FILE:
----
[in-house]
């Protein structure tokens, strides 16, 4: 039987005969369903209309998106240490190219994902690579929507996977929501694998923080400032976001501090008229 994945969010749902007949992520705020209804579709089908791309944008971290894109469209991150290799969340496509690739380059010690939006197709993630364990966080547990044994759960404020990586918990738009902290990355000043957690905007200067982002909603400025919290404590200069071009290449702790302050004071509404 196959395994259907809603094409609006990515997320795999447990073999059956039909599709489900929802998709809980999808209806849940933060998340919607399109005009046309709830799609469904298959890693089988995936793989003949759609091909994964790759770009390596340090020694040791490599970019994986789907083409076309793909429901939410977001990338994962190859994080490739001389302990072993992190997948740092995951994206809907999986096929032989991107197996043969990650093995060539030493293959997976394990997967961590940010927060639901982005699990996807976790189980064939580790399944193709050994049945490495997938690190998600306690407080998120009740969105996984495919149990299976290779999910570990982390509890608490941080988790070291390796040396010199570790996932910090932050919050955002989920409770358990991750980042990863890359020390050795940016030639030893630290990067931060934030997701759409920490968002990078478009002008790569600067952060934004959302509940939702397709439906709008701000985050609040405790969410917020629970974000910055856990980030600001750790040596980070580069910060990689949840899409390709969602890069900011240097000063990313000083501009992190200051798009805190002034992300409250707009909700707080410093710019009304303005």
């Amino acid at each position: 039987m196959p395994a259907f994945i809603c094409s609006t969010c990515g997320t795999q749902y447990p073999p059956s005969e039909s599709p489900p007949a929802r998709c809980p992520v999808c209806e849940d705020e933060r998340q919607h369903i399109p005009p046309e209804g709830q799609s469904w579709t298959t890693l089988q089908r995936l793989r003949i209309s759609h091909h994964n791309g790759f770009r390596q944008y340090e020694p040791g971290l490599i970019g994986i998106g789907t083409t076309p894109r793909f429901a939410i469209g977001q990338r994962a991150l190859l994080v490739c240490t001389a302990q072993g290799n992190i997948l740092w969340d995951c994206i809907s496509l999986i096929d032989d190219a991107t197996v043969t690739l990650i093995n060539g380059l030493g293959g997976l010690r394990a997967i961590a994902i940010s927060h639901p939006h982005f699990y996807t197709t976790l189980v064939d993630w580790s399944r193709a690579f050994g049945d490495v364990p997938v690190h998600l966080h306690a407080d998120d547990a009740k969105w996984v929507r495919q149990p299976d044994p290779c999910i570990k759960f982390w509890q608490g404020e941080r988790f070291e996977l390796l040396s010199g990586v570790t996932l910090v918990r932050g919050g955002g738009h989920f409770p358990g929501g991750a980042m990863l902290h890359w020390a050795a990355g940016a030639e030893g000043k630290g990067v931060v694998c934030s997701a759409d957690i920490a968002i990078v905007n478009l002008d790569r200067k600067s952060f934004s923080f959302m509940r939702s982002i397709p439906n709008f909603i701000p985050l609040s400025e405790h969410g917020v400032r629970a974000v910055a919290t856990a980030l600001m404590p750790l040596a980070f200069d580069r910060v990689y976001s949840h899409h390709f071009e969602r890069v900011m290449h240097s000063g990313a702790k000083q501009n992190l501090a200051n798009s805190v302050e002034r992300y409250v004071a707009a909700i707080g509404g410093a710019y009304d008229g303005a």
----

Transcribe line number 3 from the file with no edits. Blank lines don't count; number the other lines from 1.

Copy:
């Amino acid at each position: 039987m196959p395994a259907f994945i809603c094409s609006t969010c990515g997320t795999q749902y447990p073999p059956s005969e039909s599709p489900p007949a929802r998709c809980p992520v999808c209806e849940d705020e933060r998340q919607h369903i399109p005009p046309e209804g709830q799609s469904w579709t298959t890693l089988q089908r995936l793989r003949i209309s759609h091909h994964n791309g790759f770009r390596q944008y340090e020694p040791g971290l490599i970019g994986i998106g789907t083409t076309p894109r793909f429901a939410i469209g977001q990338r994962a991150l190859l994080v490739c240490t001389a302990q072993g290799n992190i997948l740092w969340d995951c994206i809907s496509l999986i096929d032989d190219a991107t197996v043969t690739l990650i093995n060539g380059l030493g293959g997976l010690r394990a997967i961590a994902i940010s927060h639901p939006h982005f699990y996807t197709t976790l189980v064939d993630w580790s399944r193709a690579f050994g049945d490495v364990p997938v690190h998600l966080h306690a407080d998120d547990a009740k969105w996984v929507r495919q149990p299976d044994p290779c999910i570990k759960f982390w509890q608490g404020e941080r988790f070291e996977l390796l040396s010199g990586v570790t996932l910090v918990r932050g919050g955002g738009h989920f409770p358990g929501g991750a980042m990863l902290h890359w020390a050795a990355g940016a030639e030893g000043k630290g990067v931060v694998c934030s997701a759409d957690i920490a968002i990078v905007n478009l002008d790569r200067k600067s952060f934004s923080f959302m509940r939702s982002i397709p439906n709008f909603i701000p985050l609040s400025e405790h969410g917020v400032r629970a974000v910055a919290t856990a980030l600001m404590p750790l040596a980070f200069d580069r910060v990689y976001s949840h899409h390709f071009e969602r890069v900011m290449h240097s000063g990313a702790k000083q501009n992190l501090a200051n798009s805190v302050e002034r992300y409250v004071a707009a909700i707080g509404g410093a710019y009304d008229g303005a």